Help! The Most Important Day of My Life Has Been Cancelled!
By Lauren Cain, M.A.
As the world attempts to “flatten the curve,” many celebrations, important events, and pivotal milestones are being put on hold – or worse, cancelled. Often, these events signify achievements we’ve worked toward for years, or significant once-in-a-lifetime celebrations. On top of the loss of these happy events, we’re also losing the chance to grieve together at funerals or celebrations of life in ways that feel meaningful to us.
How do we grapple with the news that we can’t have the celebrations or gatherings we imagined? How can we grieve the loss of something or someone important to us when many of the ways we normally would are no longer possible?
It is natural to feel the pain and disappointment of these events being canceled, or not looking the way you’d hoped. But beating yourself up for feeling upset won’t make things any easier, nor will trying to force yourself into seeing the silver linings. It’s important to let yourself grieve as you adapt to this new reality. Here are some ways you can start:
Acknowledge your emotions
It is okay to feel sad, angry, impatient, or even relieved during this time. There is no wrong or right way to feel and any emotion you experience is valid and worth noting without judgment. It can be easy to suppress or avoid emotions, especially if we see them as negative. Remember, while you don’t get to choose your emotions, you do get to decide what you do with them.
Share your experience
If you don’t have someone you feel comfortable talking to, it can be helpful to express what you’re experiencing in some other way. Do this in whatever way makes sense for you – journal, make a list, draw, scribble, dance, sing – whatever helps you get your thoughts and emotions outside of yourself.
If you do feel comfortable sharing your experience with another person, it can be useful to start off by letting them know what you need from them. Do you need advice, someone to just listen, sympathy, or something else? Our loved ones can’t read our minds, but if we make a clear request, they’re better equipped to honor our needs and less likely to say something that misses the mark.
Go at your own pace
We’ve all heard about the stages of grief – denial, anger, bargaining, depression, and acceptance. A common misperception about these stages is that everyone goes through each stage in order. This is not true. On the contrary, it is common to experience one or more of these stages multiple times and in different orders. It is also true that many people begin and end at different stages and not everyone experiences each of the five.
Everybody deals with loss and grief differently and that is okay. Being in pain for longer than someone else doesn’t mean you are weak and feeling better doesn’t mean your pain wasn’t valid. Give yourself permission to follow your own process and show yourself compassion if it isn’t what you expected.
Think of creative ways to recreate what was helpful before
If face-to-face interaction is important for you to express yourself, this can be an extremely difficult time. Imagine what this form of connection looks and feels like to you. How does it feel when you are able to hug a loved one? Does is feel warm? Is it bright? Does it have a smell or a texture, maybe even a taste? There is no replacement for physical touch; however, we can try to recreate these sensations internally for some comfort.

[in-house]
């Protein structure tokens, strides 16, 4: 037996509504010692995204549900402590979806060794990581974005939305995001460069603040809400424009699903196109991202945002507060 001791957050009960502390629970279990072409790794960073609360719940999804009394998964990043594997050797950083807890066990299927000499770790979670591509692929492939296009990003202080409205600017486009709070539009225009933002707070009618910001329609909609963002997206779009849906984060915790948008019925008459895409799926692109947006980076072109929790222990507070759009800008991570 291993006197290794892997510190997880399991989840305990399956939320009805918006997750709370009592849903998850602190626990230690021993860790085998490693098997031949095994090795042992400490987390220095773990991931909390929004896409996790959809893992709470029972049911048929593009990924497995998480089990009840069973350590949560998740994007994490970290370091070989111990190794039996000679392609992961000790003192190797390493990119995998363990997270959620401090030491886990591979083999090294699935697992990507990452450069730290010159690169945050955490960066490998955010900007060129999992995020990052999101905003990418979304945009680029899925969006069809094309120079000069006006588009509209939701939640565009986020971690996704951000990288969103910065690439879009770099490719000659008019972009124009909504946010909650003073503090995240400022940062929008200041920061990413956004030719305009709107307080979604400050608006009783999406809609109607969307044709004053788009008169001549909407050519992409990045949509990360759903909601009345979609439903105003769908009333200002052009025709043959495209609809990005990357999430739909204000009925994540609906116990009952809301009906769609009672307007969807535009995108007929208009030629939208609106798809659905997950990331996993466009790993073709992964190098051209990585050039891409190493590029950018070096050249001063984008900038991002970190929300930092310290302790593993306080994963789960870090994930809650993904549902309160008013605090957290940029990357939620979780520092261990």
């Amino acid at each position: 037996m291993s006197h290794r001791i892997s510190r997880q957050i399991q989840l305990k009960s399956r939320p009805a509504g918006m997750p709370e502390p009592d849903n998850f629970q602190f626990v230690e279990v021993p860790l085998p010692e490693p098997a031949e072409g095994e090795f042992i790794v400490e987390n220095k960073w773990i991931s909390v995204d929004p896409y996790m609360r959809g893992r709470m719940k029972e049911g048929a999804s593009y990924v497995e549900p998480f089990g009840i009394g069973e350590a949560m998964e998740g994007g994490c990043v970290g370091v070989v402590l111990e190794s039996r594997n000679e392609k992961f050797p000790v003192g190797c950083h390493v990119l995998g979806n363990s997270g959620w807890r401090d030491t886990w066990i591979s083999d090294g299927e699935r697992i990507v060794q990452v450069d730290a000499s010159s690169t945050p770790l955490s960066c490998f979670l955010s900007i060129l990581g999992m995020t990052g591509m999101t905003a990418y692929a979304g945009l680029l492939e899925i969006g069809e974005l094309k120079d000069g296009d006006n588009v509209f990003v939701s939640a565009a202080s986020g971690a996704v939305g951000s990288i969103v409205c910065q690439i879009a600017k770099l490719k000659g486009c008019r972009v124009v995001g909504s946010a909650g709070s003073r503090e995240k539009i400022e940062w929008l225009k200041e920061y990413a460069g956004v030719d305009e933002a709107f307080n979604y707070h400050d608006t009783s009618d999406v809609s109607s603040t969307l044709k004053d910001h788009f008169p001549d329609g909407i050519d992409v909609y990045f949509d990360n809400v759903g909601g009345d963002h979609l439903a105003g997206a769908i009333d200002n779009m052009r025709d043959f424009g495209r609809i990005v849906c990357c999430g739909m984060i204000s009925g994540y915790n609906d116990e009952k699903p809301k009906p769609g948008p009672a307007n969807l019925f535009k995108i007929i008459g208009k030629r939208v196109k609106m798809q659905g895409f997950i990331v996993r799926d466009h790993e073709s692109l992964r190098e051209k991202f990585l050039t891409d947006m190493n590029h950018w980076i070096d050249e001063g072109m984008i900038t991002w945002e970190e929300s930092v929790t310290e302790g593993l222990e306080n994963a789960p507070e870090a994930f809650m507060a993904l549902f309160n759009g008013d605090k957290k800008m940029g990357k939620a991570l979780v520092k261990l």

Maybe lighting a candle and curling up in a soft blanket with warm tea can feel similar. If physical touch is more exciting for you, maybe playing your favorite music and dancing recreates this feeling. Try to understand what underlying need was being fulfilled and start to explore different ways to meet those needs, paying attention to how you feel.
Continue to celebrate
You may not be able to experience prom, graduation, your wedding, or the birth of a family member, but you can still feel joy for these accomplishments and treasured moments. No, it won’t be the same and there is no real substitution for any of these things. Instead, think about why these events are so important to you and try to honor those aspects in a new way if possible. Maybe being able to finish your last class in person was important because you could celebrate the connections you have built with your teachers and classmates. You could instead write a short note expressing your gratitude for that relationship or a fun memory you have.
Acknowledge the nuance
Oftentimes when we mourn the loss of a person or idea, we only recognize the pleasurable things we’ve fantasized about, instead of seeing the whole picture. When thinking about what’s been canceled, try to recognize the parts that wouldn’t have been so great, or the things you weren’t really excited about. Being surrounded by all of your friends and family at your wedding or commitment ceremony can be comforting and exciting. On the other hand, having to choose the guest list can be stressful and overwhelming. Allow yourself to feel sad for the moments you are missing, while also acknowledging that nothing is perfect. This can be a time where YOU get to choose how you celebrate or mourn in a way that feels right regardless of how tradition or society tells you to.
No matter what you may be missing out on, be it big or small, your emotions are valid. Take the time to check in with yourself and figure out what you need. Relying on loved ones can be extremely helpful, and there are a lot of things we can try on our own to feel a bit better too. Be honest with yourself about what’s helpful or not so helpful right now, and trust your own experience. If you would like additional support, you can contact us for individual therapy or one of our online support groups.